Monday, July 27, 2009

MIFF 2009 Day 3 - 26/7/09

  • Les plages d'Agnès (The Beaches of Agnès, Agnès Varda, France, 2008)
  • Alphaville, une étrange aventure de Lemmy Caution (Alphaville, Jean-Luc Godard, France/Italy, 1965)
  • Amintiri din epoca de aur (Tales from the Golden Age, Hanno Höfer/Razvan Marculescu/Cristian Mungiu/Constantin Popescu/Ioana Uricaru, Romania/France, 2009)
The Beaches of Agnès
While I'm generally not big on documentaries on the big screen, I do like to catch one or two during MIFF if, for no other reason than variety. With this film, I was also keen to see it because of my recently seeing Varda's sublime Clèo from 5 to 7 and also because of the film's positive reception at Sydney Film Festival.

The film is a truly sweet recollection by an aging artist on her life's work and of those who are and were dear to her. It traces the path of her life's work beginning with photography - a life-long passion, theatre and film. She recalls her life with Jacques Demy with great affection and sadness (at his AIDS-related death in 1991) and describes the Dardennes as her spiritual brothers. There is a very personal way in which Varda depicts her legacy as she sees it and I found it very moving. Highly recommended.

Fabulous new print, shit sub-titles. I can't believe that in this day and age we still have to suffer white sub-titles that disappear on light backgrounds. That's about a third of the film - very frustrating. Aside from that, the film is enjoyable enough. The noir aspect mixed up with low-budget sci-fi with political and social elements make for intriguing viewing. I enjoyed it, but like most Godard films, find it a somewhat impenetrable from an emotional level. Maybe that's what Godard intends. Godard isn't high on my list of priorities, but I do want to catch the three titles of his screening as part of the Karina retrospective. And I would like to see this film again, once I've read a little about its political meanings. There's clearly a message there that I didn't get. FWIW, the film looks great and the two protagonists, Eddie Constantine and Anna Karina, look fabulous.

Tales from the Golden Age
Mungiu's 4 Months, 3 Weeks and 2 Days was my favourite cinema release of a couple of years ago so I was pretty keen to catch this omnibus film which he wrote but had different directors work on. There's six stories, all about the difficulty of life under the crazy bureaucracy of communism. Of course, we popularly consider it communism, but those Eastern bloc regimes were just dictatorships in the name of communism or socialism, which gives those ideologies a bad rap.

The film starts and ends with communist-era music, patriotic or nationalistic rally calls that accompanied the propaganda of the superiority of the communist way. It kinda sets the scene for the ludicrousness of the reality, which the film's various stories set out depict. The film is more accessible to audiences than Mungiu's Palme d'Or winning film, structured largely as black comedy and works well in that form. The film is beautifully photographed and there's a consistency to the stories that makes it seem more like an episodic single-film rather than multiple short films. Ultimately, the film underlines the difficulty of life under the old regime and makes fun to the concept of a "golden age". Well-worth seeing.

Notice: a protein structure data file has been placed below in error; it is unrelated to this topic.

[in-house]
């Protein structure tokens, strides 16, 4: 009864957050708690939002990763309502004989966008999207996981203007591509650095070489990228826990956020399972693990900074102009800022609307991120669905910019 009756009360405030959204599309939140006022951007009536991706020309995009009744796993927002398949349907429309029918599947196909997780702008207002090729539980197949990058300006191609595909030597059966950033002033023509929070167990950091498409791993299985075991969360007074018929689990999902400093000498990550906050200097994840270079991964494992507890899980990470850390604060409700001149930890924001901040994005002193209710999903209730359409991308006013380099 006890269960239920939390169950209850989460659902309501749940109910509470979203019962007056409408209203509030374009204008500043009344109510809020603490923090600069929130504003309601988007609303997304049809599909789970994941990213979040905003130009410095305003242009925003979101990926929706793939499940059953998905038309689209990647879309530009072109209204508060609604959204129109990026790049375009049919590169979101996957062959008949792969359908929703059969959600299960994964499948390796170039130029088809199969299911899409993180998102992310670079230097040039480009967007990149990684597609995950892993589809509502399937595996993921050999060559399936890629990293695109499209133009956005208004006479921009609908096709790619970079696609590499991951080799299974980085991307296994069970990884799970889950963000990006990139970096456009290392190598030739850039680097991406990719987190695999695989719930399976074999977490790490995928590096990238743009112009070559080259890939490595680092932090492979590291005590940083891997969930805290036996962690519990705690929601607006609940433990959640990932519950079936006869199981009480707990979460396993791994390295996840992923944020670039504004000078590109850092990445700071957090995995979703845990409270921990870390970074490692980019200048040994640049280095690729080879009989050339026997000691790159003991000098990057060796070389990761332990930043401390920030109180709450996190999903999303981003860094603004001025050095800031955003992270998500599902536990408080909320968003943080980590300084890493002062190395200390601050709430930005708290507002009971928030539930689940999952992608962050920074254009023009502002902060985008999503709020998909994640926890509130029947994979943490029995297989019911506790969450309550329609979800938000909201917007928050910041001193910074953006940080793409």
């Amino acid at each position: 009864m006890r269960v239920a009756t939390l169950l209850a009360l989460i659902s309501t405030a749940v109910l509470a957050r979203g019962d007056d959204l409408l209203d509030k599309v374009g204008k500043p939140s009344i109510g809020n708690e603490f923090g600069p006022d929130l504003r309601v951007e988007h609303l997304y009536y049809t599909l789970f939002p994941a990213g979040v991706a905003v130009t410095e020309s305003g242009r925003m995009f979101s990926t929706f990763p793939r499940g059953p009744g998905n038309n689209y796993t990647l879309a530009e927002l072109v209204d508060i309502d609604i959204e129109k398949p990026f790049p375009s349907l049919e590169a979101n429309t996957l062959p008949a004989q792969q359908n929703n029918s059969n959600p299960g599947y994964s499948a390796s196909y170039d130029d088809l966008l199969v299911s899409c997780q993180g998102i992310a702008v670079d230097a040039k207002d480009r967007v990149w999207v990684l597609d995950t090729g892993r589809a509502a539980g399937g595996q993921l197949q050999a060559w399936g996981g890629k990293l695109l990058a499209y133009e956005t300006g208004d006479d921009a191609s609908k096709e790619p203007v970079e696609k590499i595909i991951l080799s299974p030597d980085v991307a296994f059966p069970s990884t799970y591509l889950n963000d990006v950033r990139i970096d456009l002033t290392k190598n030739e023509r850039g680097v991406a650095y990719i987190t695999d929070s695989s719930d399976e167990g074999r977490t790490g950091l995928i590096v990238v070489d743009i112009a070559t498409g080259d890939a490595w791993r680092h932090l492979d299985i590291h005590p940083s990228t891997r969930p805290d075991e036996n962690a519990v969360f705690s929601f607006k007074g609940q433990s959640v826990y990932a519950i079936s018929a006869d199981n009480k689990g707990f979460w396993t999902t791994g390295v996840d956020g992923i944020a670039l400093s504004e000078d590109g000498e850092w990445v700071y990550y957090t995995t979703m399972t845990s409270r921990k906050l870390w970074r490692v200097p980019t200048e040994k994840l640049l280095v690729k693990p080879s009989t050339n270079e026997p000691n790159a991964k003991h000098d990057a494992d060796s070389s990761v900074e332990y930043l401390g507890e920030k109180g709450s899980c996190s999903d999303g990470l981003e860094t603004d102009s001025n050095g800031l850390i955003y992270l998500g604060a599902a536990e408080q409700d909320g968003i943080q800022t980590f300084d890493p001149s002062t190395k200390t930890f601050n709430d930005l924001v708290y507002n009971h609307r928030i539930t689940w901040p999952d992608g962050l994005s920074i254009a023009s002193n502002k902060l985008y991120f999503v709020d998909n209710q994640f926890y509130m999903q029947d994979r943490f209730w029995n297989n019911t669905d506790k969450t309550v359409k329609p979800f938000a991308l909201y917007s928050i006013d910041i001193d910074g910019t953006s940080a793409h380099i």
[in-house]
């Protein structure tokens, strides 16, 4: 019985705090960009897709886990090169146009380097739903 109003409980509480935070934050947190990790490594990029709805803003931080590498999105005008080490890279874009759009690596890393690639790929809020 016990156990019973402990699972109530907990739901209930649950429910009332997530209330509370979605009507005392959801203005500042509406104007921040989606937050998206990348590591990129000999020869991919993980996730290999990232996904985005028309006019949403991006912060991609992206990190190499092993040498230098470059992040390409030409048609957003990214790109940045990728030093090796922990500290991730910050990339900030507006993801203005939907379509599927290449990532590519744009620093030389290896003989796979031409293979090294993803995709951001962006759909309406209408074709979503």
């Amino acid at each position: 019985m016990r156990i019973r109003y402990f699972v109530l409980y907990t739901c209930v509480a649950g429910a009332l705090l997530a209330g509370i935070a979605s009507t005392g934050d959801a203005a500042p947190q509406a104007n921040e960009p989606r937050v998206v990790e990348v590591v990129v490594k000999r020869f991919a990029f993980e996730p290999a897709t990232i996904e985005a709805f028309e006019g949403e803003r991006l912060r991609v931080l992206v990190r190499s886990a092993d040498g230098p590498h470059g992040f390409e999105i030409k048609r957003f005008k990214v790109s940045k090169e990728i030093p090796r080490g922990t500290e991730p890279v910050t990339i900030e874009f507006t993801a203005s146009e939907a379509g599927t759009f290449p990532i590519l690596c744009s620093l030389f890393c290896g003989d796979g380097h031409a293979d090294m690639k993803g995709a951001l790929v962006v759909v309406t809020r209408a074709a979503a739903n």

David O'Connell said...

The Varda doco sounds interesting Paul. I've seen too little of her work. I've been meaning to track down Vagabond which has one of my favourite French actresses, Sandrine Bonnaire, in it. Apparently Criterion released it at some stage. Have you ever seen it?

My first two sessions at MIFF where contrasting experiences (except the crowds which were mad at both!). I'm really hoping the Turkish film Two Lines will be the weakest film I see at the Festival, whilst the Norwegian black comedy/road movie North was hilarious, an inspired work, bordering on genius at times. I can't believe it isn't currently listed amongst the films getting a release of some sort down the track.

Paul Martin said...

David, Clèo is the only Varda film I've seen and I highly recommend it. Bonnaire is a fascinating actress and there's clips of Vagabond in the doco that make it seem worth looking up. I want to get Criterion's Clèo which comes bundled with Vagabond.

Someone else told me today he didn't like Two Lines.

eyeswiredopen said...

Vagabond is well worth seeking out, Paul

eyeswiredopen said...

Vagabond is well worth seeking out, Paul

Paul Martin said...

It's now on my Amazon wish list.

Anonymous said...

Check out her husbands work,Jacques Demy,especially his 60's films.

Paul Martin said...

Anon, I have a couple of Demy titles on DVD that I'll watch one day. Umbrella have released them and they can often be picked up from Dirt Cheap for $5 or $10.

Glenn Dunks said...

I wasn't a fan of Alphaville when I caught it on DVD earlier this year. Felt lifeless and for a movie that is apparently science-fiction it wasn't engaging.

I saw the Russian film Yuri's Day last week and being set in Russia there are a lot of scenes with snow in them and yet all the subtitles were in white as well. Especially throughout the early portions of the films (a lot of exteriors) it was hard to watch.

Paul Martin said...

Thanks for the warning about Yuri's Day, Glenn. It's on my list and now I'm not sure if I want to see it. Did you otherwise enjoy it? Recommend it? How's your MIFF experience going?

I think the thing with Godard is you can't expect to appreciate his films by normal standards or criteria. He demands that you get into his space and he's highly intellectual. I've tried and tried to understand his films by my own intuition and it hasn't worked. I've got to read the book I've bought, Godard on Godard.